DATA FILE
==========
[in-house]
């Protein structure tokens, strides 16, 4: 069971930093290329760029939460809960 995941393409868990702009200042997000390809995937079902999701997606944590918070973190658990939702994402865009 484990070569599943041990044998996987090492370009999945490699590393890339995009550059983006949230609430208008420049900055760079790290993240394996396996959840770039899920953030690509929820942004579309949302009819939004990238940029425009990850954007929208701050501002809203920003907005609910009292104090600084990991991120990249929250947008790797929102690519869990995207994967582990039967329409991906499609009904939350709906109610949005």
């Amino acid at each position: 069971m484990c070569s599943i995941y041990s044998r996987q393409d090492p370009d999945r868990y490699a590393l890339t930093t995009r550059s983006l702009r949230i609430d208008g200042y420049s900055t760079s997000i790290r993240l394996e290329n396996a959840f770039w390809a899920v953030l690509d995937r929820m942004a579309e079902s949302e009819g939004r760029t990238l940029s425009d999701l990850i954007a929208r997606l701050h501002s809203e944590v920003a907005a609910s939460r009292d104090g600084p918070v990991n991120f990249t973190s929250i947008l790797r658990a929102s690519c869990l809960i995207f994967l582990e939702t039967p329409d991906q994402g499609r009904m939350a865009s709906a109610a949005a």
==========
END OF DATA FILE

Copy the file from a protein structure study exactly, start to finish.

[in-house]
């Protein structure tokens, strides 16, 4: 069971930093290329760029939460809960 995941393409868990702009200042997000390809995937079902999701997606944590918070973190658990939702994402865009 484990070569599943041990044998996987090492370009999945490699590393890339995009550059983006949230609430208008420049900055760079790290993240394996396996959840770039899920953030690509929820942004579309949302009819939004990238940029425009990850954007929208701050501002809203920003907005609910009292104090600084990991991120990249929250947008790797929102690519869990995207994967582990039967329409991906499609009904939350709906109610949005």
């Amino acid at each position: 069971m484990c070569s599943i995941y041990s044998r996987q393409d090492p370009d999945r868990y490699a590393l890339t930093t995009r550059s983006l702009r949230i609430d208008g200042y420049s900055t760079s997000i790290r993240l394996e290329n396996a959840f770039w390809a899920v953030l690509d995937r929820m942004a579309e079902s949302e009819g939004r760029t990238l940029s425009d999701l990850i954007a929208r997606l701050h501002s809203e944590v920003a907005a609910s939460r009292d104090g600084p918070v990991n991120f990249t973190s929250i947008l790797r658990a929102s690519c869990l809960i995207f994967l582990e939702t039967p329409d991906q994402g499609r009904m939350a865009s709906a109610a949005a």